Almost 18 months after Rovio unleashed Angry Birds Go on the mobile masses, the Finnish games giant has revealed a new local multipayer mode that lets you pit your wits against friends.

Angry Birds Go — a Super Mario Kart-style racing game — has largely been met with positive reviews since launch. Indeed, the company has also revealed today that the app has been downloaded more than 130 million times, though this of course doesn’t indicate active, regular gameplay. And it doesn’t account for subsequent uninstalls, either.

The new party mode feature, arriving today on iOS and Android, lets any two people play against each other, but it only works over the same Wi-Fi connection — so this isn’t a true online multiplayer mode given that gamers must be in the same location. While Angry Birds Go has offered some multiplayer functionality in the past, this is the first time any Angry Birds title has offered a mode that enables players to compete one-on-one in the same game, at the same time, on different devices — which is a notable evolution for the brand.

While Angry Birds Go is restricted to one-on-one gameplay for now, Rovio says that group play will be added in the future.


GamesBeat at the Game Awards

We invite you to join us in LA for GamesBeat at the Game Awards event this December 7. Reserve your spot now as space is limited!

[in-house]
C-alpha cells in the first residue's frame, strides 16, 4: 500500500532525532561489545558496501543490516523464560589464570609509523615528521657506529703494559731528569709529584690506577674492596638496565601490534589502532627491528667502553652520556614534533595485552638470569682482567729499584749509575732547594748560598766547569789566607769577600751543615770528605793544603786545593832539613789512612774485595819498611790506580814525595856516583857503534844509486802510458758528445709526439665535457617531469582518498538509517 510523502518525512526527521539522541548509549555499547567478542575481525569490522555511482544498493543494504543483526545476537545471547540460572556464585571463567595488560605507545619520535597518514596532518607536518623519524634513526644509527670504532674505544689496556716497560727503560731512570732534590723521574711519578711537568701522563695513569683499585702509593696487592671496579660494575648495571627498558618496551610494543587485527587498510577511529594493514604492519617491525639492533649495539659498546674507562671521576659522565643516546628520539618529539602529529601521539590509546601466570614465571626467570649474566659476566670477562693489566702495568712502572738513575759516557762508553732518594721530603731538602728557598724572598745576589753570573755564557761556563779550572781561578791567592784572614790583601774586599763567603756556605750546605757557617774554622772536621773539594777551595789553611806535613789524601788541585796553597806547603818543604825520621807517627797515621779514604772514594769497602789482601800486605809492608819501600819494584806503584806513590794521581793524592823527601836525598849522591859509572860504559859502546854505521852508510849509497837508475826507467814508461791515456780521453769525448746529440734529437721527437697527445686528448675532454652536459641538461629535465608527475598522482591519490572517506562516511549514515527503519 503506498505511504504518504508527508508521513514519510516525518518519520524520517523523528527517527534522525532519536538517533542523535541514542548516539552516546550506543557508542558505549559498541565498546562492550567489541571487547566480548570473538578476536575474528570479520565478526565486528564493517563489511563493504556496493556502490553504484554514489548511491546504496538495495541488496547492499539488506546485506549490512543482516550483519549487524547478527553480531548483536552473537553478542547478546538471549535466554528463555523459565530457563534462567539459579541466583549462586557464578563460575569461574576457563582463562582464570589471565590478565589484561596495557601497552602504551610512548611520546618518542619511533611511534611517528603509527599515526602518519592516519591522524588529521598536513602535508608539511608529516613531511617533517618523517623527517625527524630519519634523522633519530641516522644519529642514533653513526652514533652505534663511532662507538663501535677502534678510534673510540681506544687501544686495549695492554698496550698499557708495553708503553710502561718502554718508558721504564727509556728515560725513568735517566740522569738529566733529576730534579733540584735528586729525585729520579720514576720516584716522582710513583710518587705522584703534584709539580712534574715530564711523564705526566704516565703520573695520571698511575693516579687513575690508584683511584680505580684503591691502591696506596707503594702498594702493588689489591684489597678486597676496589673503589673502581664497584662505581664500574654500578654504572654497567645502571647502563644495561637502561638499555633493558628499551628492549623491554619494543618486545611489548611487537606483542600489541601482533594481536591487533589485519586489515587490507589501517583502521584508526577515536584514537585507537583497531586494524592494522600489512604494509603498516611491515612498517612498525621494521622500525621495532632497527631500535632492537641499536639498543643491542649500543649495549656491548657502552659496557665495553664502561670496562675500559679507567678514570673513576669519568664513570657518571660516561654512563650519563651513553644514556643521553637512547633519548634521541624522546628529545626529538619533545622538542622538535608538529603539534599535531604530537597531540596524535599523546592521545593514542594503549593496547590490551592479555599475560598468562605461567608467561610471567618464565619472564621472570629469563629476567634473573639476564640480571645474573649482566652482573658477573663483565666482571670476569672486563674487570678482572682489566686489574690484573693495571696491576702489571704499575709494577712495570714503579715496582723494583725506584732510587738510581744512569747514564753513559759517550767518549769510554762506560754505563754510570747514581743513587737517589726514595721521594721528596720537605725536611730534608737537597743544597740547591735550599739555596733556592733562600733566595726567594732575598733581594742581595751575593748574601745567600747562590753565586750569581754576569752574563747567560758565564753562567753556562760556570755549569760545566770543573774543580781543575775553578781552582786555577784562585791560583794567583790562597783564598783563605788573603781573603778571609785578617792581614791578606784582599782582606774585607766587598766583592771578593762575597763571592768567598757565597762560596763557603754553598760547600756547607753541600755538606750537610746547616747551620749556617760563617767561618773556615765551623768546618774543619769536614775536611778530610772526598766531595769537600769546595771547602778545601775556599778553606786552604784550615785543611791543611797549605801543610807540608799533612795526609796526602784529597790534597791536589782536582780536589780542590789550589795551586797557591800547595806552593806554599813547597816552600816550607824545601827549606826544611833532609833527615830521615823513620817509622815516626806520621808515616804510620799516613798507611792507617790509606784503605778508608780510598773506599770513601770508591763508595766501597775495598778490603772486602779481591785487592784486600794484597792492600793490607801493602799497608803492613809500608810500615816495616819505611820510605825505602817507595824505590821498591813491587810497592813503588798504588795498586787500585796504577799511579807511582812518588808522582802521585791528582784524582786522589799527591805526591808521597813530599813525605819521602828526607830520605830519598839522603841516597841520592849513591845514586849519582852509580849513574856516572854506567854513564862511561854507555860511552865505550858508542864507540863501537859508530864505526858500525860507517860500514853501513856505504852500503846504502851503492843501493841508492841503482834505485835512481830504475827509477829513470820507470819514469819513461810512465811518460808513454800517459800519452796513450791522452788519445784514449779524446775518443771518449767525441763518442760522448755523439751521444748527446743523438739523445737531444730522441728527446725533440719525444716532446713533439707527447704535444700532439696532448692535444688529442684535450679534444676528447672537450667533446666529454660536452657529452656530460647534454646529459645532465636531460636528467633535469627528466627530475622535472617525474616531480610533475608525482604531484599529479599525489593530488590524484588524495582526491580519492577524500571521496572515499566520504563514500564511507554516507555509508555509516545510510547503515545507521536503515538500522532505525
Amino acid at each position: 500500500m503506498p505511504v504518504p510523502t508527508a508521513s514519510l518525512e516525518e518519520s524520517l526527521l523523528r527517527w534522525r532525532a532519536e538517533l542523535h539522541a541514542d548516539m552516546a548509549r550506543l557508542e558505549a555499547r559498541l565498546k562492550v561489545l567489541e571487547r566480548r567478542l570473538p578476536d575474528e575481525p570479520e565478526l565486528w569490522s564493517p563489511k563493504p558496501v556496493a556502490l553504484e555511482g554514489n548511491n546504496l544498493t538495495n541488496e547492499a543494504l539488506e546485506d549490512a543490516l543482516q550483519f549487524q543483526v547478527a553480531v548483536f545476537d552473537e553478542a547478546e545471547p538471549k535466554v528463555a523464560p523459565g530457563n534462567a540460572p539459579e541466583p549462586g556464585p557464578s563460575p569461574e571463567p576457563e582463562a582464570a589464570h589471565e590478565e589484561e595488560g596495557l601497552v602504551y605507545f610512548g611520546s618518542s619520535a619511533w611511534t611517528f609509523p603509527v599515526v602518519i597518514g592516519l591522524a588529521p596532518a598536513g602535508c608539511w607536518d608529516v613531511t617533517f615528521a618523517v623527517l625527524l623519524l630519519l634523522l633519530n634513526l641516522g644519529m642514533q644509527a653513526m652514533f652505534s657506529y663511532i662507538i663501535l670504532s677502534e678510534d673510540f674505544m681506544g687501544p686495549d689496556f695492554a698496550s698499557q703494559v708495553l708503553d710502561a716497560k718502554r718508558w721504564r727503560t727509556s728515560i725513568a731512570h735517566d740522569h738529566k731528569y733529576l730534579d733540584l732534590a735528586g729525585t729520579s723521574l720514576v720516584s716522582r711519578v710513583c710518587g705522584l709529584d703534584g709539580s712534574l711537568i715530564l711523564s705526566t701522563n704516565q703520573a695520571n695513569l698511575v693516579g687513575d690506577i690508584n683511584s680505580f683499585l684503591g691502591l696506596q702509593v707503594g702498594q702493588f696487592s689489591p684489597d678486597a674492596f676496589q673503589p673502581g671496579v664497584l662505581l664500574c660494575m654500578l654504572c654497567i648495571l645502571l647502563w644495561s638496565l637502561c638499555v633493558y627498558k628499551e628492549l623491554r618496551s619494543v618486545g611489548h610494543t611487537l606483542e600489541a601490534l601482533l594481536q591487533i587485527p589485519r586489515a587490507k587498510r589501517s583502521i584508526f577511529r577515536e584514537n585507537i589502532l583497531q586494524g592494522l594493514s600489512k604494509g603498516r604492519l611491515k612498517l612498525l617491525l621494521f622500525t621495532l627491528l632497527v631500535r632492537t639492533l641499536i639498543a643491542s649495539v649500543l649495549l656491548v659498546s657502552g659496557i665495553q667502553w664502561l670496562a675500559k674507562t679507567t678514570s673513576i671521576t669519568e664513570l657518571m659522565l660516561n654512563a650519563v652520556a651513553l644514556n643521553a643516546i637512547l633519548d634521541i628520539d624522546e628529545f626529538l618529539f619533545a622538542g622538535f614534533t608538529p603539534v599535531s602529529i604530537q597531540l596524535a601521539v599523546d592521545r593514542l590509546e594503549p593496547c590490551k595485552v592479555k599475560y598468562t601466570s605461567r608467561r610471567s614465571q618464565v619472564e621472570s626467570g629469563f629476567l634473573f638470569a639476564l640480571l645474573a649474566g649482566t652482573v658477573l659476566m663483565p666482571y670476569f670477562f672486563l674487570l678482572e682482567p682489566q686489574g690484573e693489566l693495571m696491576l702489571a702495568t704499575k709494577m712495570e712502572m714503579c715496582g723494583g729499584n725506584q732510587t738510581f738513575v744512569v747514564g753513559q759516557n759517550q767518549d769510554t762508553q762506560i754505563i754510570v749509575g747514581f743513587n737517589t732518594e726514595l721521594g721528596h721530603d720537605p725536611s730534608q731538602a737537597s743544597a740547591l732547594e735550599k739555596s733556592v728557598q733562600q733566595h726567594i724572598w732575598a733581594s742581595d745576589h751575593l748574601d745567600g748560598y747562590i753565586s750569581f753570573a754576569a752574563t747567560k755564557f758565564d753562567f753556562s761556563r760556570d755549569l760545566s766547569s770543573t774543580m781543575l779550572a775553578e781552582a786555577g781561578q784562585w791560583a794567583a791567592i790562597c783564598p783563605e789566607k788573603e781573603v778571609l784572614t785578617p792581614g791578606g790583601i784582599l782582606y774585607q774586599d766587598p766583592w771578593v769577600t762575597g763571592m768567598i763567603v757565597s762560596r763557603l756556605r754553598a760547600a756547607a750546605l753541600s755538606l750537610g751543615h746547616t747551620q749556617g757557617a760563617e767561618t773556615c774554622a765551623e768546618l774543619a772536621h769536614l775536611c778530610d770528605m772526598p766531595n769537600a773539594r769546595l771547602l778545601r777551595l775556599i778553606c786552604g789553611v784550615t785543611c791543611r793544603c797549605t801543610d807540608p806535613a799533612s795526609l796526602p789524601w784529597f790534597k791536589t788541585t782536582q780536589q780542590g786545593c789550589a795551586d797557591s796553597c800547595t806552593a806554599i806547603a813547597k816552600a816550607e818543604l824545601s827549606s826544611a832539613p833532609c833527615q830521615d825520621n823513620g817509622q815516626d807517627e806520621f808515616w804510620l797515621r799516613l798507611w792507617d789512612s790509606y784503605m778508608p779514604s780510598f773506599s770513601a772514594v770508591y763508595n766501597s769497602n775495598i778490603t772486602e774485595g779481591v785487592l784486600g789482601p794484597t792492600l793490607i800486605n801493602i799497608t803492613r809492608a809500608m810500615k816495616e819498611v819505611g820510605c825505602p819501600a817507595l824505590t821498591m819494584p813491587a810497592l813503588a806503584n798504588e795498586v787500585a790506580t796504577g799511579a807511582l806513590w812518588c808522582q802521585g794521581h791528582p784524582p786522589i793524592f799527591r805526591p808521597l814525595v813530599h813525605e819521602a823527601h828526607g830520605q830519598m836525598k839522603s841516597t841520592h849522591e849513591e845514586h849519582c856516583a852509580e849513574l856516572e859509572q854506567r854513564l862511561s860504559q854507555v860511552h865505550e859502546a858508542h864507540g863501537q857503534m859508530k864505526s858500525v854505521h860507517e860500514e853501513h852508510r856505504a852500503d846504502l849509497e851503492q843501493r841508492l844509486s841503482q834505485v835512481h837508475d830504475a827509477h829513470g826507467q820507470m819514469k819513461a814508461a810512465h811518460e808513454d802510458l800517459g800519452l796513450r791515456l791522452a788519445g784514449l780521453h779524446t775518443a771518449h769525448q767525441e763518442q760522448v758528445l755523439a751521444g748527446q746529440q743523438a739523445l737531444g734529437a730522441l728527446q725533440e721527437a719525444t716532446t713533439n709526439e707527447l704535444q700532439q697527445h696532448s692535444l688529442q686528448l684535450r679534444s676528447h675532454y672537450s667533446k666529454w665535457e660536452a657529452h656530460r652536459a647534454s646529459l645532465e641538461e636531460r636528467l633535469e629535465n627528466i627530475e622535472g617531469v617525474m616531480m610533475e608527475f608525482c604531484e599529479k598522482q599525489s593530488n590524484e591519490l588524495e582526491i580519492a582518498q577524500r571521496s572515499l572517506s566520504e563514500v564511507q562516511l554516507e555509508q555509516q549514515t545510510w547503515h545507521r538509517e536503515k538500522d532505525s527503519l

Learn More

The launch of Angry Birds Go back in 2013 was a sign that Rovio was pushing to keep the lucrative brand going though many have long-argued that the company’s falling profits are a symptom of a broader Angry Birds fatigue. Earlier this week, however, the company did win $4.3 million in a court case over fake Angry Birds toys. So that’s something.

While introducing local multiplayer mode into the mix is a neat addition that should go down well, Rovio will probably have to think a little farther outside the box if it’s going to stop the rot and see its revenues rise again.

GamesBeat's creed when covering the game industry is "where passion meets business." What does this mean? We want to tell you how the news matters to you -- not just as a decision-maker at a game studio, but also as a fan of games. Whether you read our articles, listen to our podcasts, or watch our videos, GamesBeat will help you learn about the industry and enjoy engaging with it. Discover our Briefings.